COMPLEV executes way more quickly than COMPGED. However, the COMPLEV function is just not as highly effective or versatile as the COMPGED function.

The Syntax for the COMPLEV function is as below.

`COMPLEV(string-1, string-2 <, cutoff> <, modifier(s)>)`

String-1 and String-2 are the two strings that you want to compare.

Cutoff specifies a numeric constant, variable, or expression. If the actual Levenshtein edit distance is greater than the cutoff value, the value returned is equal to the cutoff value.

TIP: If the values of string-1 and string-2 are long, use a small cutoff value to improve the COMPLEV function’s efficiency.

The optional modifiers for COMPLEV function are:

• i or I  →  Using this modifier will ignore the case in string-1 and string-2 during comparison.
• l or L → It removes leading blanks in string-1 and string-2 before comparing the values. The COMPLEV function ignores trailing blanks.
• n or N → It removes quotation marks from any argument that is an n-literal and ignores the case of string-1 and string-2.
• : (colon)→ It truncates the longer of string-1 or string-2 to the length of the shorter string, or to 1, whichever is greater.

TIP: COMPLEV ignores blanks that are used as modifiers.

Example:

``````data test;
string1="[email protected]";
string2="[email protected]";
result=complev(string1, string2,1);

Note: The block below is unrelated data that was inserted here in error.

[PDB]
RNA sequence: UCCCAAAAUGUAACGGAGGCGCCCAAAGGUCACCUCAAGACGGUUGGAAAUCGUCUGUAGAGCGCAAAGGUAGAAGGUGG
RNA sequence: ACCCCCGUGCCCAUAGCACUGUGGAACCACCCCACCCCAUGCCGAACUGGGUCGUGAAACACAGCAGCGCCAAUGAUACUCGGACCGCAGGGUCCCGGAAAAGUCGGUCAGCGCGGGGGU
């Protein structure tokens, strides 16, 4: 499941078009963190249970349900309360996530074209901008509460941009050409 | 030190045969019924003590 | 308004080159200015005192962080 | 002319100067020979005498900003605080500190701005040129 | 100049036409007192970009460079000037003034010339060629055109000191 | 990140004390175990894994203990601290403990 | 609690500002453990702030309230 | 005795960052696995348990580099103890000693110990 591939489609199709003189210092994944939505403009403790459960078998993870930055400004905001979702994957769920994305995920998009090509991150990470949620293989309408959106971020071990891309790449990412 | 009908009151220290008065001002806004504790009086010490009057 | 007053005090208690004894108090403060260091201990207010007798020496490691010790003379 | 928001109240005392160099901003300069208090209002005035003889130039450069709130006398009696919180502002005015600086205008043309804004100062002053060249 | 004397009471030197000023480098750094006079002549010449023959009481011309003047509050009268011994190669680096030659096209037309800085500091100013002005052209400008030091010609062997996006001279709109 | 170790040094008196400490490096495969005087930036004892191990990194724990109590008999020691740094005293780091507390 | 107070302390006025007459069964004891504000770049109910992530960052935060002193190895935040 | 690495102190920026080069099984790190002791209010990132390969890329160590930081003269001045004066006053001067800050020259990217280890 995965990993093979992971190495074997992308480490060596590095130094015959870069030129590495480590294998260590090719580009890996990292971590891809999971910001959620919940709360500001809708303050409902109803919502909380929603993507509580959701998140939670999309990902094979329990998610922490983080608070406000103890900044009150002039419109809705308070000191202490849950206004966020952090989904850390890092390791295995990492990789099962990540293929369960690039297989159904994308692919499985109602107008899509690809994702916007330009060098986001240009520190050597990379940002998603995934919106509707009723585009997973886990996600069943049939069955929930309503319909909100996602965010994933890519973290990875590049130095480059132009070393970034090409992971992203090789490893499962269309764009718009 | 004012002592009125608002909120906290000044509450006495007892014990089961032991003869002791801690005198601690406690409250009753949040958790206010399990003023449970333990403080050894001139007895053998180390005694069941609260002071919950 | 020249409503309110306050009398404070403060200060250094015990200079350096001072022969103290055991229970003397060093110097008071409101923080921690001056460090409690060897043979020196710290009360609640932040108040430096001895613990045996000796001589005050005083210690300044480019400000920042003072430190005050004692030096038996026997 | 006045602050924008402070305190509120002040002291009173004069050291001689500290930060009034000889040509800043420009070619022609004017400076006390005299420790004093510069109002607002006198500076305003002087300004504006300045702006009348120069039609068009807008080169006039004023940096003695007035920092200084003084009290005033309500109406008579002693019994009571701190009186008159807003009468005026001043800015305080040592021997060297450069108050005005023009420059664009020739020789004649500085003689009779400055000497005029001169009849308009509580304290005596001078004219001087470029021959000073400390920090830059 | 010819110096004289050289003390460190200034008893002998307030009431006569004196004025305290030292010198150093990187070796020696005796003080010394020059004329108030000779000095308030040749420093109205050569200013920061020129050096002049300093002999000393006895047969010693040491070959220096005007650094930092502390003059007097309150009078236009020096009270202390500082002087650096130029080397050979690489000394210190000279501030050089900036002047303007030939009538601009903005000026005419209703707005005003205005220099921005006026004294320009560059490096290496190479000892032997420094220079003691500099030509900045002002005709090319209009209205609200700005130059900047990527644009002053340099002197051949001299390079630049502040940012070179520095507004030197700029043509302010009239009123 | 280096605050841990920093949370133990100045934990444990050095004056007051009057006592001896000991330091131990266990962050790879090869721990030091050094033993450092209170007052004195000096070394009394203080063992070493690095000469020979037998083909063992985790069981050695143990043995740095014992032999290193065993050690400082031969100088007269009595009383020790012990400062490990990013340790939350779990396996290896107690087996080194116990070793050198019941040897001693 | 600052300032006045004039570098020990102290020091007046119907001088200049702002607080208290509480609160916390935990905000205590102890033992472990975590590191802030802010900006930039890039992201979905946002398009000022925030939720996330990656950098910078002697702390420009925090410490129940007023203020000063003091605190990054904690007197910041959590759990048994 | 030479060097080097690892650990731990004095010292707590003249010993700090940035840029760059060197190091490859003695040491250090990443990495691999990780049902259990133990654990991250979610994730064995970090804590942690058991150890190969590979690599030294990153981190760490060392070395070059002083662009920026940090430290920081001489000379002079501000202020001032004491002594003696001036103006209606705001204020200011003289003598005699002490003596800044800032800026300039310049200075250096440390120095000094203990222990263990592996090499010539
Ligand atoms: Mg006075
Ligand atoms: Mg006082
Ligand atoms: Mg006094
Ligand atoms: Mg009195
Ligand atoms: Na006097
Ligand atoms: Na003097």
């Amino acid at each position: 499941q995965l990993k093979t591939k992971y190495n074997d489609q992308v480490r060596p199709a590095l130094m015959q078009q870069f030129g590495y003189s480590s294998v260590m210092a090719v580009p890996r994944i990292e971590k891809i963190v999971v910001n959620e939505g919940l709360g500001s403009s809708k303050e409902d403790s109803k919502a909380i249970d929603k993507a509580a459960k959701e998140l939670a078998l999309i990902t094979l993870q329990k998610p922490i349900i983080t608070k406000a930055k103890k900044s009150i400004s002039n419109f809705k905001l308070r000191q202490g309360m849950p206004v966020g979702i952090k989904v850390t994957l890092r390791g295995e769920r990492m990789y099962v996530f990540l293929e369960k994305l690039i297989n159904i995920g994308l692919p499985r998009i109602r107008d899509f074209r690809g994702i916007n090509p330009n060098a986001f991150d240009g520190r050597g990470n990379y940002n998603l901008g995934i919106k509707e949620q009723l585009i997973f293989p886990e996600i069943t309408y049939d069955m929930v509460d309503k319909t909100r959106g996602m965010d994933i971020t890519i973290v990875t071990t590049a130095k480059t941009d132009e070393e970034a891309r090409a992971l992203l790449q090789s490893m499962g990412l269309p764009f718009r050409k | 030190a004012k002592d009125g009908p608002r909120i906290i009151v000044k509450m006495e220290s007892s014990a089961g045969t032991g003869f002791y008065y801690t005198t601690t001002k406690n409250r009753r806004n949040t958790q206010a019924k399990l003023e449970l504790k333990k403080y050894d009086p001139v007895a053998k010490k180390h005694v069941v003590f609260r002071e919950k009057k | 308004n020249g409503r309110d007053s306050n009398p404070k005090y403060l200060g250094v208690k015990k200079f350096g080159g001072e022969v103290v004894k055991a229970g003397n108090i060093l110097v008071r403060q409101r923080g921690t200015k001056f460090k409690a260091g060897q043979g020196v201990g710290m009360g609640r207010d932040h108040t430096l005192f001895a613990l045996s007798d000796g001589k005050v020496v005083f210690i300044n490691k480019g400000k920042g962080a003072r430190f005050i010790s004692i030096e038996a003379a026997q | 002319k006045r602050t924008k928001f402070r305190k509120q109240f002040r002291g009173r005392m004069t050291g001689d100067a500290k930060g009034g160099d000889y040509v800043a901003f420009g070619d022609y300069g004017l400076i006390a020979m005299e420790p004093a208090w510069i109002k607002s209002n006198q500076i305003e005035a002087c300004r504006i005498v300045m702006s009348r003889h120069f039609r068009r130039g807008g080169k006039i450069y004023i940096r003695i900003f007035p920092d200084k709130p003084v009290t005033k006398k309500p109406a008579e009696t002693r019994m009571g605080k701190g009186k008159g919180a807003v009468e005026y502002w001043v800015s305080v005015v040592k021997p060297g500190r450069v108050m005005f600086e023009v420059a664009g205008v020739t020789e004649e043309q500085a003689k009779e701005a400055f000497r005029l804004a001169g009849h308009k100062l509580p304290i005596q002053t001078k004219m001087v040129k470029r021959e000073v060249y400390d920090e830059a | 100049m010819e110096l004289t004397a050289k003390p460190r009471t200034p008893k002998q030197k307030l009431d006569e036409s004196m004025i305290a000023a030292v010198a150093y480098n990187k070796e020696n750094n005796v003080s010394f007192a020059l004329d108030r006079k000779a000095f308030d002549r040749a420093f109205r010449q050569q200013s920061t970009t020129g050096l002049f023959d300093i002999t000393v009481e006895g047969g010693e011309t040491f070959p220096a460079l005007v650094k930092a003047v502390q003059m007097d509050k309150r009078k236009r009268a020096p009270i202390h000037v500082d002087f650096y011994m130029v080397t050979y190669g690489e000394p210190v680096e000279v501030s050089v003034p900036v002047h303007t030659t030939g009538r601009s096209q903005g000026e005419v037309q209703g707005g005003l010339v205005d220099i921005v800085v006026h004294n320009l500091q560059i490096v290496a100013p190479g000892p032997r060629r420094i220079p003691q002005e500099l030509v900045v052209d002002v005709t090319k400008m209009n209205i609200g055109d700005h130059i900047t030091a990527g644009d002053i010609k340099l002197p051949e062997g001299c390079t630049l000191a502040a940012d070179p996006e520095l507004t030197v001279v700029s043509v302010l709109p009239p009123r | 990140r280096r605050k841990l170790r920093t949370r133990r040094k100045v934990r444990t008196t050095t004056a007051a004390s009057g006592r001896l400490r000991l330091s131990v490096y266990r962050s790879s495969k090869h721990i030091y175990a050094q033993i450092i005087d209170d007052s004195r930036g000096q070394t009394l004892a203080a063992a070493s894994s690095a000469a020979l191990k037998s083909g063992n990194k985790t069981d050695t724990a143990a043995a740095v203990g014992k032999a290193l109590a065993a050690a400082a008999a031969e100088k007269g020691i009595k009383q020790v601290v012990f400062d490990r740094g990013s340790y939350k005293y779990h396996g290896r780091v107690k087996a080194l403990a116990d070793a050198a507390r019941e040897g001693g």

run;``````

Output:

The COMPLEV function is usually most helpful when comparing simple strings and when the speed of comparison is vital.

## 3. SPEDIS Function

The SPEDIS function is the oldie-but-a-goodie of the bunch, which can be used to perform fuzzy matching in SAS. The SPEDIS function determines the probability of two phrases matching, expressed as the asymmetric spelling distance between the 2 phrases.

SPEDIS is much like COMPGED in that it assigns a cost to every operation equivalent to swapping, appending and deleting. SPEDIS will sum the costs and then divide the sum by the length of the first argument.

Note: The order of the arguments is essential in the SPEDIS function. Therefore, SPEDIS(X, Y) doesn’t always equal SPEDIS(Y, X).

Syntax:

`SPEDIS(query, keyword)`

query – This argument is used to identify the word to query for the likelihood of a match. SPEDIS removes trailing blanks before comparing the value.
keyword – It specifies a target word for the query.

Example:

``````data test;
string1="enviroment";
string2="environment";
result=spedis(string1, string2);
run;``````

Output:

## 4. SOUNDEX Function

Soundex is a phonetic algorithm for indexing names by sound, as pronounced in English.

Syntax:
`SOUNDEX(argument)`

The argument specifies any SAS character expression.

The SOUNDEX function returns a copy of the encoded argument using the following steps.

Step 1: Retain the first letter in the argument and discard the following letters:
A E H I O U W Y

Step 2: Assign the following numbers to these classes of letters:

1.  B F P V
2. C G J K Q S X Z
3. D T
4. L
5. M N
6. R

• The string should be treated as one letter if it has double letters.

For example- for expresso, the code is E2162

E- Ignored, x-2,p-1, r-6,e-Ignored,ss-2,o-Ignored

• If there are two or more adjacent letters or side-by-side have the same classification from Step 2, it will be interpreted as one letter.

Example – For PV Sindhu, the code is P253

PV – Ignored

S – 2, I – Ignored, N – 5, D – 3, H, U – Ignored

Example:

``````data test;
string1="expresso";
string2="tokio";
result1=soundex(string1);
result2=soundex(string2);
run;``````

Output: